As you can see in the above illustration, the user can enter a stock’s symbol in cell D-1, and the desired data will appear in the blue area.  Alternatively, he can simply scroll down the list to find the stocks of interest.  All stocks on the list will show data generated by the settings entered by the user.

In the Goldenrod colored strips, you will see “Price,” “VA,” “Price-VA,” and “Price + VA.”  The letters “VA” stand for “Volatility Adjustment.”  If a stock has been in a downtrend and an investor is wanting to determine when a reversal has taken place, he might want to calculate a buy price by using a multiple of the volatility measurement.  Instead of calculating the price for a stop order to sell, he may want to calculate a price for a stop order to buy.  Also, there are times when short sellers will want to add the VA rather than subtract it.  Under these conditions, the user will be interested in the data under “Price + VA.”  Those who use the tool only for calculating stop loss prices for long positions will focus on the “Price – VA” column.

The above illustration shows the tool configured for ATR stop losses.  These are Stops based on Wilder’s original formulas for Average True Range.  Stops does not modify Wilder’s methodologies or use shortcuts.  It uses his procedures of calculation as he intended.  Note the gray box in cell G-19.  If the user enters an “S” in that box, Stops will re-configure itself to generate data based on the standard deviation of the TR rather than Wilder’s method of averaging the True Range.

With the “S” in cell G-19, Stops will ignore any entries in cell C-2.  Computations for the standard deviation are based on 50 days of price activity.  Of course, less data will be used for stocks that began trading only 30 days ago, etc.

Stops will also show you the data used in computing stops.  When the user scrolls to the right, he can view the following data.

The user can see the ATR for the 5-day, 7-day, 14-day, and 20-day periods for all the stocks in the Stops database.  He can also see the standard deviation of the Wilder True Range and the latest computation of the Tue Rnge.

Stops is intended for people who do not want to spend a lot of time making mathematical calculations or who do not want to pay a large fee to use a program that probably will not make it any easier to compute a good stop loss. Even with very expensive software, either because of the strange non-intuitive syntax required by the program or because of the lack of sufficient mathematical expertise on the user’s part, it is often very difficult for most users to write a volatility-adjusted stop-loss formula that the program will use correctly. That is why so many investors rely on “eyeballing” charts (this can be quite sloppy and result in more than necessary loss) or on making simplistic computations manually. Manual calculations have to be very rudimentary because the more sophisticated computations tend to be too time-consuming.

Rudimentary stop losses are usually the first to get triggered unnecessarily because of market “noise.” These stop losses may also give up far too much money when they are triggered. Even one excessive loss of .65 on a 500 share trade would cost more than the price of using the tool for a full year. Multiply that by the number of positions incorrectly stopped out in a year to get an idea of the potential savings possible with Stops.  How many people want to take the time to compute a stop loss based on standard deviation? How many know how to compute a standard deviation?  Those who know how do not want to spend all the time it would take to make the computations for all their positions, let alone repeat those calculations over and over again for each stock as it rises. They would much rather spend the time doing research, screening stocks in search of good set-ups, or planning trade strategy. That’s the beauty of Stops.  With Stops, you can get the more sophisticated stop loss calculations without knowing how to write formulas and without learning arcane program syntax. You simply enter instructions and Stops will do the rest based on the simple instructions you give it.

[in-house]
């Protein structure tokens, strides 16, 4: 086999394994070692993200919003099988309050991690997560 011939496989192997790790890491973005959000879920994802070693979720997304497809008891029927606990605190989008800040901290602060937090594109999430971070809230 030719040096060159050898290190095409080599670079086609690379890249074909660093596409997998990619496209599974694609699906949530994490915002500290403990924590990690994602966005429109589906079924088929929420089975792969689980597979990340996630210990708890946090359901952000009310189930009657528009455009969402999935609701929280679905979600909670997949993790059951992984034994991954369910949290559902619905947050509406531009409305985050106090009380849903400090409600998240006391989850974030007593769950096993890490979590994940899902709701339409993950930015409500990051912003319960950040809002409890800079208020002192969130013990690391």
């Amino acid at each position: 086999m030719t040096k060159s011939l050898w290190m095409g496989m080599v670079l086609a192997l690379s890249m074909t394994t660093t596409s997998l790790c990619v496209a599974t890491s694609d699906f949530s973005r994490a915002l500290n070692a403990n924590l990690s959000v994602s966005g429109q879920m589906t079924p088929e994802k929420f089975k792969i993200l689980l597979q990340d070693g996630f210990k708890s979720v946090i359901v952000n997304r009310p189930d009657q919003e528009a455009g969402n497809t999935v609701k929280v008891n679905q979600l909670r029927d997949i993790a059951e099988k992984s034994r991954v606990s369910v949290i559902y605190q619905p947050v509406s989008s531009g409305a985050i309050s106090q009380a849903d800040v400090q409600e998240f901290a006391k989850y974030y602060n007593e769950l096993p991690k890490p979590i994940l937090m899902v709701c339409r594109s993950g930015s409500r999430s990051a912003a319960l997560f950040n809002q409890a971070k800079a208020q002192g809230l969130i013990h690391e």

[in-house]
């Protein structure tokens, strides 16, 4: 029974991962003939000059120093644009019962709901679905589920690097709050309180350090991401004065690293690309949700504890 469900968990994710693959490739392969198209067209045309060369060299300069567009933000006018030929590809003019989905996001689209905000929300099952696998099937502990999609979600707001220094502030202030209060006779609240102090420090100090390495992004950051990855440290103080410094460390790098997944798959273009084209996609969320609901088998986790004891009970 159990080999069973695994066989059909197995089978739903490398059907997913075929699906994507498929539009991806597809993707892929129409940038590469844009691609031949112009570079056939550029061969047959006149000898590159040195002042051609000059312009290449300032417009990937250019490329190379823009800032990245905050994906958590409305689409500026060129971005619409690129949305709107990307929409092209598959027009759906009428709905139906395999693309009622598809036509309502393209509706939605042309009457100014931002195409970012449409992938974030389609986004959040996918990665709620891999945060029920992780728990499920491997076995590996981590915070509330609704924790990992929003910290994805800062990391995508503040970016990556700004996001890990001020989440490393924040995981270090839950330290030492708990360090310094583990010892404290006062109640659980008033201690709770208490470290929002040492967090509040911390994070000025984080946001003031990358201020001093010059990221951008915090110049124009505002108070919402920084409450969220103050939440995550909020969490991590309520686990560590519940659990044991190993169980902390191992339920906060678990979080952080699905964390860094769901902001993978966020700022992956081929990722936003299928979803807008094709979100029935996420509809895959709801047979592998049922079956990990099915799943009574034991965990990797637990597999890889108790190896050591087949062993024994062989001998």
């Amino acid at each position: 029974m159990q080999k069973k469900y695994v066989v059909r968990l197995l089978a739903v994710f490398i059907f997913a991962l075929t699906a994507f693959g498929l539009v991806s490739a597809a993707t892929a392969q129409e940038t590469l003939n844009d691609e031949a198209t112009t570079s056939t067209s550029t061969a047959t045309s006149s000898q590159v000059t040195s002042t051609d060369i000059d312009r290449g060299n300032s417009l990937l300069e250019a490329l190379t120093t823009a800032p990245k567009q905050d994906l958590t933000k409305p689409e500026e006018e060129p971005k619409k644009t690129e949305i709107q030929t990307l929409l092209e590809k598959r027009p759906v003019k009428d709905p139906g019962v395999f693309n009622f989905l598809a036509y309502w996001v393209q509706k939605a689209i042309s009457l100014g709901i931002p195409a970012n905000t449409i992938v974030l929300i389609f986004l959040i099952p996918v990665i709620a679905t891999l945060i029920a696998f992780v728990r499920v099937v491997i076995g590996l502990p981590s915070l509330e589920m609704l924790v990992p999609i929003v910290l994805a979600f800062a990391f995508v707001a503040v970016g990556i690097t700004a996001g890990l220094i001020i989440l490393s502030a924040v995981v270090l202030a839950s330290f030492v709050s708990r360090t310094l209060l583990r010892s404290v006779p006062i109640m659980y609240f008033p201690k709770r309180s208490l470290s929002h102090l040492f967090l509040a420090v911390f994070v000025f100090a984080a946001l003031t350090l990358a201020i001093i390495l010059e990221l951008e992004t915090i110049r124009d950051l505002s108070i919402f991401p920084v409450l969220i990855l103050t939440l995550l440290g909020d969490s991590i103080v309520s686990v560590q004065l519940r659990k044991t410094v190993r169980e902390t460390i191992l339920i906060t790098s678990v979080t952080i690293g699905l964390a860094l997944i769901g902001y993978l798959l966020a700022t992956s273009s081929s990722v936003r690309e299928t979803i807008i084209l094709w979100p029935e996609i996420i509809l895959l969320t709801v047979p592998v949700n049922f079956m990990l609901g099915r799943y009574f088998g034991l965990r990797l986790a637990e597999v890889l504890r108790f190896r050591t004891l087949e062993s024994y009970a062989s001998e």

Most successful investors prefer to place their stop loss just below a recent minor low. A minor low suggests that there is support at that level. An alternative approach is to place it under a significant trendline. However, there are times when the trader can find no recent minor lows or trendlines to use as a reference. At such times, a “mathematical stop loss” can be very useful. Stops can make computations that are based on statistical probabilities. For example, in a normally distributed population, measurements that are 2 standard deviations above the average (you don’t have to know what this means) occur about 2% of the time. That is, in any random sampling of 100 people, the probability is that 2 of them will score at that level (whether it is height, weight, IQ, strength, or whatever). Similarly, 2.5 standard deviations represent a frequency of occurrence of about 6 times out of 1000, and 3 standard deviations represent a frequency of 1.3 times out of 1000.

Apply the same concept to stocks. We can use measurements of dispersion like the standard deviation in our equations so that the stop losses generated will automatically adjust to the changing volatility of a stock. Thus, by applying the appropriate multiplier to the standard deviation portion of the equation, a person can set the stop loss so that it is unlikely to be triggered because of the normal volatility of the stock within 50 days, 100 days, or whatever.